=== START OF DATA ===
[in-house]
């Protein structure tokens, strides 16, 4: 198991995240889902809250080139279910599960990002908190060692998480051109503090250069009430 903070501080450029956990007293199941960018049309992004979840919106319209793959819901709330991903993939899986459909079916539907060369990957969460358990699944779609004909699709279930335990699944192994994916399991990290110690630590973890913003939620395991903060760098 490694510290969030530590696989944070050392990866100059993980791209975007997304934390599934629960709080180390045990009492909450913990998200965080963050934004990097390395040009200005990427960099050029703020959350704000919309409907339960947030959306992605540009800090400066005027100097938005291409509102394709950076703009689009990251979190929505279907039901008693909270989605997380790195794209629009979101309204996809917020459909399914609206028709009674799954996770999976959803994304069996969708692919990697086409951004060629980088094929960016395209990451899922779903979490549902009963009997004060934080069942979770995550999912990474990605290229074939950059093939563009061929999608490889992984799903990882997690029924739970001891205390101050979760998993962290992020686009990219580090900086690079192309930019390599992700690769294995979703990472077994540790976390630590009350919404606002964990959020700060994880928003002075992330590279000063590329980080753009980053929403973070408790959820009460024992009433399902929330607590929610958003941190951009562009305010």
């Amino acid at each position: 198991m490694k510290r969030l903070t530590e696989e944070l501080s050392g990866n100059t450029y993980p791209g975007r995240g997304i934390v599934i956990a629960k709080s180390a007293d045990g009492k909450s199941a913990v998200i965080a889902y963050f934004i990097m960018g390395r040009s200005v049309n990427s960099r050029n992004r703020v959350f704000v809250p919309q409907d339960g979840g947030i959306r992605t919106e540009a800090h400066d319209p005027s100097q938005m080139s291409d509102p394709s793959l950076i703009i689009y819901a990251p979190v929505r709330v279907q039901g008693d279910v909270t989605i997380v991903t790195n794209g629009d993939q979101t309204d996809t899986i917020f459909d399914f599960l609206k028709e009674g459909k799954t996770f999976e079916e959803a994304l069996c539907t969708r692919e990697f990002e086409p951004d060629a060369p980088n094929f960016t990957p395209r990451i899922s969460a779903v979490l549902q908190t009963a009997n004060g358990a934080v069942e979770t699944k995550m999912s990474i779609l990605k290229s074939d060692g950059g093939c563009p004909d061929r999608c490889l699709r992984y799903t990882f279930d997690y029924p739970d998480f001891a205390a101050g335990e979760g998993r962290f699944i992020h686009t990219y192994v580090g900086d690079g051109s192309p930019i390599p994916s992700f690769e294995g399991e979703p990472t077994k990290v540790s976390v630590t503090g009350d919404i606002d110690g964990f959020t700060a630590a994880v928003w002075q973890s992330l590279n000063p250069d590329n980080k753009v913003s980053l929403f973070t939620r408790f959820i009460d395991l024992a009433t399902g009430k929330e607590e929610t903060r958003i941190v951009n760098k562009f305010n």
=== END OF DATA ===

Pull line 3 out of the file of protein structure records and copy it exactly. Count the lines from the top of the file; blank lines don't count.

């Amino acid at each position: 198991m490694k510290r969030l903070t530590e696989e944070l501080s050392g990866n100059t450029y993980p791209g975007r995240g997304i934390v599934i956990a629960k709080s180390a007293d045990g009492k909450s199941a913990v998200i965080a889902y963050f934004i990097m960018g390395r040009s200005v049309n990427s960099r050029n992004r703020v959350f704000v809250p919309q409907d339960g979840g947030i959306r992605t919106e540009a800090h400066d319209p005027s100097q938005m080139s291409d509102p394709s793959l950076i703009i689009y819901a990251p979190v929505r709330v279907q039901g008693d279910v909270t989605i997380v991903t790195n794209g629009d993939q979101t309204d996809t899986i917020f459909d399914f599960l609206k028709e009674g459909k799954t996770f999976e079916e959803a994304l069996c539907t969708r692919e990697f990002e086409p951004d060629a060369p980088n094929f960016t990957p395209r990451i899922s969460a779903v979490l549902q908190t009963a009997n004060g358990a934080v069942e979770t699944k995550m999912s990474i779609l990605k290229s074939d060692g950059g093939c563009p004909d061929r999608c490889l699709r992984y799903t990882f279930d997690y029924p739970d998480f001891a205390a101050g335990e979760g998993r962290f699944i992020h686009t990219y192994v580090g900086d690079g051109s192309p930019i390599p994916s992700f690769e294995g399991e979703p990472t077994k990290v540790s976390v630590t503090g009350d919404i606002d110690g964990f959020t700060a630590a994880v928003w002075q973890s992330l590279n000063p250069d590329n980080k753009v913003s980053l929403f973070t939620r408790f959820i009460d395991l024992a009433t399902g009430k929330e607590e929610t903060r958003i941190v951009n760098k562009f305010n």